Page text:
Standard dictionary definitions of “person” are simplistic. Two relevant ones from Merriam-Webster are “human, individual” and “one (such as a human being, a partnership, or a corporation) that is recognized by law as the subject of rights and duties.”3 Three from are “a human being, whether an adult or child,” “a self-conscious or rational being,” and “the body of a living human being.”4 And finally, the Oxford Living Dictionary defines a person as “a human being regarded as an individual.”5 Wikipedia provides more depth, defining “person” as “a being that has certain capacities or attributes such as reason, morality, consciousness or self-consciousness, and being a part of a culturally established form of social relations such as kinship, ownership of property, or legal responsibility,” adding that the “defining features of personhood and consequently what makes a person count as a person differ widely among cultures and contexts.”6

Traditional and Cultural vs. Scientific Developmental Milestones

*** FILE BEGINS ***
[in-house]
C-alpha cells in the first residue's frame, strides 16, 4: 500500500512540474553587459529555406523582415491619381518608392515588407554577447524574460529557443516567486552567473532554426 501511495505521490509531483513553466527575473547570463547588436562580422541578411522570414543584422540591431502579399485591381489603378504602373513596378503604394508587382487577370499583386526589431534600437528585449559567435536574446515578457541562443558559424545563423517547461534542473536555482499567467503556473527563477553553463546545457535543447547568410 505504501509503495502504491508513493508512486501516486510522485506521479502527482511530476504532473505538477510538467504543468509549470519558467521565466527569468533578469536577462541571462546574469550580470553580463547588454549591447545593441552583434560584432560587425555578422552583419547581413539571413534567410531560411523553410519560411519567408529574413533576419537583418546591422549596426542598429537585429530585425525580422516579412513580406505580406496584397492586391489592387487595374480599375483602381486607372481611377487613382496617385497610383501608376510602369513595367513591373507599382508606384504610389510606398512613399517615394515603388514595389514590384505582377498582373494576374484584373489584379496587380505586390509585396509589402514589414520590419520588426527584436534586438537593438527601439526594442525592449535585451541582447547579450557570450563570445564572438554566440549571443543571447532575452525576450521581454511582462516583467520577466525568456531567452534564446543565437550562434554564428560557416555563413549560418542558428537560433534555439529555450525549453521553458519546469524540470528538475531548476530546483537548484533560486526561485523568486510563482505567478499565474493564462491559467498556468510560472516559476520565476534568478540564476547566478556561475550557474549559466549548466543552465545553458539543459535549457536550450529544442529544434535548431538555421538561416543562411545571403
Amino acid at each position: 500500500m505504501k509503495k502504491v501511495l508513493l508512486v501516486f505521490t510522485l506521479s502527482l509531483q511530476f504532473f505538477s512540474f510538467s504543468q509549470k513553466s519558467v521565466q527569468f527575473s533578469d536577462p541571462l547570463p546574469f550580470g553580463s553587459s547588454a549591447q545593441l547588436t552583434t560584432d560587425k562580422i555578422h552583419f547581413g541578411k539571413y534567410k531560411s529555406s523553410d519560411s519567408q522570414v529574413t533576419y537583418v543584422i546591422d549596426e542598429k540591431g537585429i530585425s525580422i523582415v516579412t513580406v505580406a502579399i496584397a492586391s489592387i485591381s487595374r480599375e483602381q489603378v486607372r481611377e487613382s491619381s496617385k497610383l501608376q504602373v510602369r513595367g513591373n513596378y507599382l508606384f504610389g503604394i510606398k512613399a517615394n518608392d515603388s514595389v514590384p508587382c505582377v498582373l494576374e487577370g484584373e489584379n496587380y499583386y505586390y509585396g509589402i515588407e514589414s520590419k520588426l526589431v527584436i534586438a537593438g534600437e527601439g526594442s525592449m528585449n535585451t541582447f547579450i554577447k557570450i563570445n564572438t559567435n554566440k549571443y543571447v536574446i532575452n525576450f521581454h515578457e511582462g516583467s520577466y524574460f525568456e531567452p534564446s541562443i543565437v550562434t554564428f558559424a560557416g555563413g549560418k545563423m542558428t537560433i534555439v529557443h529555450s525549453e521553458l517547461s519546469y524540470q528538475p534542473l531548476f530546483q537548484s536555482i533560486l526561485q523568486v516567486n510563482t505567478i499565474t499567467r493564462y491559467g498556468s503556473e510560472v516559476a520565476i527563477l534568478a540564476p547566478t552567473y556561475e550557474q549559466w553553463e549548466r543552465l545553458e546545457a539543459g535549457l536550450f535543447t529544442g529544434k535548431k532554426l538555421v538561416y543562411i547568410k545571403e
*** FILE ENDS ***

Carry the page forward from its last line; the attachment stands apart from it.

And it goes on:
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“What is a person?” is a deep and important philosophical question. When most of us think of a person we think of “the man or woman on the street,” i.e. a human being who is conscious, senses, thinks, feels, behaves, has preferences and values, remembers, learns, makes decisions, communicates, and interacts. Let’s call this paradigm of personhood “the human adult.” And yet, most of us also think that this paradigm does not go far enough. We believe babies and children are persons too. This is probably because they have the rudimentary cognitive capacities that are developed to their greatest extent in the human adult. At the same time, however, we have learned from the biological sciences that the human zygote has none of these cognitive capacities. And so, sometime between fertilization and natural birth the developing human organism acquires a set of basic cognitive capacities that will eventually distinguish it as a human adult from its nearest genetic relative—the chimpanzee. There is one of these cognitive capacities that is easy to understand and appreciate, upon which the others probably depend, and which can serve as our marker of personhood. This is the capacity for consciousness.